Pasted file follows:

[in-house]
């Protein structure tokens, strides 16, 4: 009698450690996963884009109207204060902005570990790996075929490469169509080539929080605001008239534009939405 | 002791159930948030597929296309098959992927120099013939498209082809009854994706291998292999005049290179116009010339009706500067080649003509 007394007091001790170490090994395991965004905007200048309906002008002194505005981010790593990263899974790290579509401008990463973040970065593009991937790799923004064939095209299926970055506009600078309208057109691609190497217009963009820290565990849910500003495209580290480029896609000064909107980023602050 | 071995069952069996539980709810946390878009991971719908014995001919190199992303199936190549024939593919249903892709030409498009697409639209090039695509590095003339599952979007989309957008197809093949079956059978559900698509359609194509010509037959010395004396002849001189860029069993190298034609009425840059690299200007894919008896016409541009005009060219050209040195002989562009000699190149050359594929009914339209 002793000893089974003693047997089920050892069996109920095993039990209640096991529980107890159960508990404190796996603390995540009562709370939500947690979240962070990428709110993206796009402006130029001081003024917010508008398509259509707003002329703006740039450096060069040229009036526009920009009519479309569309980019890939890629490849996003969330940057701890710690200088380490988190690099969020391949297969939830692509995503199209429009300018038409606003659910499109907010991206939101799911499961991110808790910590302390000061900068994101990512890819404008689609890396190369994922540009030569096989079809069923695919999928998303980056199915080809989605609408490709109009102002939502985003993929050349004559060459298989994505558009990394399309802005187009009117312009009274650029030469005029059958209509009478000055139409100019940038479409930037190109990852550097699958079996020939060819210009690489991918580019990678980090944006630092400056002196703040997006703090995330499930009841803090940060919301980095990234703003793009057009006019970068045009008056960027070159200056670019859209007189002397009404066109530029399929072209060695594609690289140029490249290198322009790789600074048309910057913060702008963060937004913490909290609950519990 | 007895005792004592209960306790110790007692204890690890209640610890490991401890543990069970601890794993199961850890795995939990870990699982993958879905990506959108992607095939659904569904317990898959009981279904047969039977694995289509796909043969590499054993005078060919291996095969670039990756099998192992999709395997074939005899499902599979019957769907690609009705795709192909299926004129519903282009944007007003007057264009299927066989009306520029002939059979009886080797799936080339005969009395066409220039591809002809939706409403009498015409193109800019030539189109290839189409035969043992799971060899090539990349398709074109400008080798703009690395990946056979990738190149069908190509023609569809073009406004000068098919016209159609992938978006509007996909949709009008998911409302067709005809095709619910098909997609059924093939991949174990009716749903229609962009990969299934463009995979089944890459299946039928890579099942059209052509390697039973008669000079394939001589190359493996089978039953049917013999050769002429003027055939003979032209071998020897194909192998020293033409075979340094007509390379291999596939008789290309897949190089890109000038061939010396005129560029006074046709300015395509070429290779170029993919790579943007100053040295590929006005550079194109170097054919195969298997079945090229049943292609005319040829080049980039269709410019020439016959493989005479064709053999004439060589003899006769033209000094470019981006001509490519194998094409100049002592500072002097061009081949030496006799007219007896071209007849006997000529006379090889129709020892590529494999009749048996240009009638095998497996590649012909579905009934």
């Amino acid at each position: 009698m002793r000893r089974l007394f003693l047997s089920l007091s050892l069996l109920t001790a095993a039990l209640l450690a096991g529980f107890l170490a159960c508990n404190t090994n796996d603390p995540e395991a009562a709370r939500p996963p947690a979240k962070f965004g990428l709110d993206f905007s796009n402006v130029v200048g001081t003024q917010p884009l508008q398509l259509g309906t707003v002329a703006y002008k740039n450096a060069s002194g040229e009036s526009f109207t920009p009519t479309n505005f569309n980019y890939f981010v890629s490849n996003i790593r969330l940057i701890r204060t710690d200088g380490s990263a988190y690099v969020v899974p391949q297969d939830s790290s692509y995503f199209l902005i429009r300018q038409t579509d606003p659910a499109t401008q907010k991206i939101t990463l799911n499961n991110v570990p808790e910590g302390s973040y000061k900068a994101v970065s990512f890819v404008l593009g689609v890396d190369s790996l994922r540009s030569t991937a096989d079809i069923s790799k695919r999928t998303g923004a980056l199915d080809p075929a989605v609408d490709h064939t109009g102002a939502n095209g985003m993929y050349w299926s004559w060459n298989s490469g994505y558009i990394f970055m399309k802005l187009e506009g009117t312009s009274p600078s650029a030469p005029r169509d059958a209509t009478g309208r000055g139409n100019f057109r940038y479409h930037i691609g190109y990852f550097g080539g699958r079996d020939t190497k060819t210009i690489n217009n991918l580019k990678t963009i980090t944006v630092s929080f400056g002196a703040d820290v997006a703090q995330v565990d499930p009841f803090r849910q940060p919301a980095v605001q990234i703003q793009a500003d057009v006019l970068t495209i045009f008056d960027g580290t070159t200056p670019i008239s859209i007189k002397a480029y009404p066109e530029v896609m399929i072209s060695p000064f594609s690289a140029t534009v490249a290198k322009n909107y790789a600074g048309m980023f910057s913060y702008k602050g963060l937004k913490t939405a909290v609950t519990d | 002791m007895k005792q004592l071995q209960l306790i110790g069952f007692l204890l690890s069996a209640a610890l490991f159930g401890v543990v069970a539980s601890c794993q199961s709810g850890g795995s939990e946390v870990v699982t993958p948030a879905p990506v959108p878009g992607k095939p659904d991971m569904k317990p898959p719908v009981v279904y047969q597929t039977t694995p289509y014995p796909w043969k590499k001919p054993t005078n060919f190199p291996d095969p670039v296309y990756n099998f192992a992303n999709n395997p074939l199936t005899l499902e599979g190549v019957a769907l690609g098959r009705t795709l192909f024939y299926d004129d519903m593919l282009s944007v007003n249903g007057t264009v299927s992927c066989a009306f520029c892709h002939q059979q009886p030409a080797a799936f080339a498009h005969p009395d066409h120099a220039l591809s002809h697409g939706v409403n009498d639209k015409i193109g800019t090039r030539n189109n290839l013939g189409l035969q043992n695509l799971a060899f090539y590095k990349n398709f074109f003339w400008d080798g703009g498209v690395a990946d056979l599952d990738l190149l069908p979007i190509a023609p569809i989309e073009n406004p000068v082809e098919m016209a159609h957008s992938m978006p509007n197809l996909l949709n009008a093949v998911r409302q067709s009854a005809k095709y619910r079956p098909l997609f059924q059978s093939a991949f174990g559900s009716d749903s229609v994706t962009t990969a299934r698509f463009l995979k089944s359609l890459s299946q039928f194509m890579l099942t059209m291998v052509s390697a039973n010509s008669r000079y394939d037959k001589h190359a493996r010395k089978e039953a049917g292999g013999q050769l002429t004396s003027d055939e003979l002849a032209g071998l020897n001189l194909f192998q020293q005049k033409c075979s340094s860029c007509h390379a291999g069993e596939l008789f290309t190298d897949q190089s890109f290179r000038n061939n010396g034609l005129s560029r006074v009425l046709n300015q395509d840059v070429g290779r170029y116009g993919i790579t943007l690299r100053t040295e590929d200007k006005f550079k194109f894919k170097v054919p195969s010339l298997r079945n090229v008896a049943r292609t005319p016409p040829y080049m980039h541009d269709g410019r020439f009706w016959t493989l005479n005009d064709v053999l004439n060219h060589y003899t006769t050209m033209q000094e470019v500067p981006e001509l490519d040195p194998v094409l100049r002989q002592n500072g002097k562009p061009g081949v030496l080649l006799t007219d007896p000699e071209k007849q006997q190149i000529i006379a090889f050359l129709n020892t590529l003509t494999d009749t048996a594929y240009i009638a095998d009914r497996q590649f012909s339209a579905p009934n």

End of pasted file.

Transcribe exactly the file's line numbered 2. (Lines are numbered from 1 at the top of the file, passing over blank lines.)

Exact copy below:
């Protein structure tokens, strides 16, 4: 009698450690996963884009109207204060902005570990790996075929490469169509080539929080605001008239534009939405 | 002791159930948030597929296309098959992927120099013939498209082809009854994706291998292999005049290179116009010339009706500067080649003509 007394007091001790170490090994395991965004905007200048309906002008002194505005981010790593990263899974790290579509401008990463973040970065593009991937790799923004064939095209299926970055506009600078309208057109691609190497217009963009820290565990849910500003495209580290480029896609000064909107980023602050 | 071995069952069996539980709810946390878009991971719908014995001919190199992303199936190549024939593919249903892709030409498009697409639209090039695509590095003339599952979007989309957008197809093949079956059978559900698509359609194509010509037959010395004396002849001189860029069993190298034609009425840059690299200007894919008896016409541009005009060219050209040195002989562009000699190149050359594929009914339209 002793000893089974003693047997089920050892069996109920095993039990209640096991529980107890159960508990404190796996603390995540009562709370939500947690979240962070990428709110993206796009402006130029001081003024917010508008398509259509707003002329703006740039450096060069040229009036526009920009009519479309569309980019890939890629490849996003969330940057701890710690200088380490988190690099969020391949297969939830692509995503199209429009300018038409606003659910499109907010991206939101799911499961991110808790910590302390000061900068994101990512890819404008689609890396190369994922540009030569096989079809069923695919999928998303980056199915080809989605609408490709109009102002939502985003993929050349004559060459298989994505558009990394399309802005187009009117312009009274650029030469005029059958209509009478000055139409100019940038479409930037190109990852550097699958079996020939060819210009690489991918580019990678980090944006630092400056002196703040997006703090995330499930009841803090940060919301980095990234703003793009057009006019970068045009008056960027070159200056670019859209007189002397009404066109530029399929072209060695594609690289140029490249290198322009790789600074048309910057913060702008963060937004913490909290609950519990 | 007895005792004592209960306790110790007692204890690890209640610890490991401890543990069970601890794993199961850890795995939990870990699982993958879905990506959108992607095939659904569904317990898959009981279904047969039977694995289509796909043969590499054993005078060919291996095969670039990756099998192992999709395997074939005899499902599979019957769907690609009705795709192909299926004129519903282009944007007003007057264009299927066989009306520029002939059979009886080797799936080339005969009395066409220039591809002809939706409403009498015409193109800019030539189109290839189409035969043992799971060899090539990349398709074109400008080798703009690395990946056979990738190149069908190509023609569809073009406004000068098919016209159609992938978006509007996909949709009008998911409302067709005809095709619910098909997609059924093939991949174990009716749903229609962009990969299934463009995979089944890459299946039928890579099942059209052509390697039973008669000079394939001589190359493996089978039953049917013999050769002429003027055939003979032209071998020897194909192998020293033409075979340094007509390379291999596939008789290309897949190089890109000038061939010396005129560029006074046709300015395509070429290779170029993919790579943007100053040295590929006005550079194109170097054919195969298997079945090229049943292609005319040829080049980039269709410019020439016959493989005479064709053999004439060589003899006769033209000094470019981006001509490519194998094409100049002592500072002097061009081949030496006799007219007896071209007849006997000529006379090889129709020892590529494999009749048996240009009638095998497996590649012909579905009934």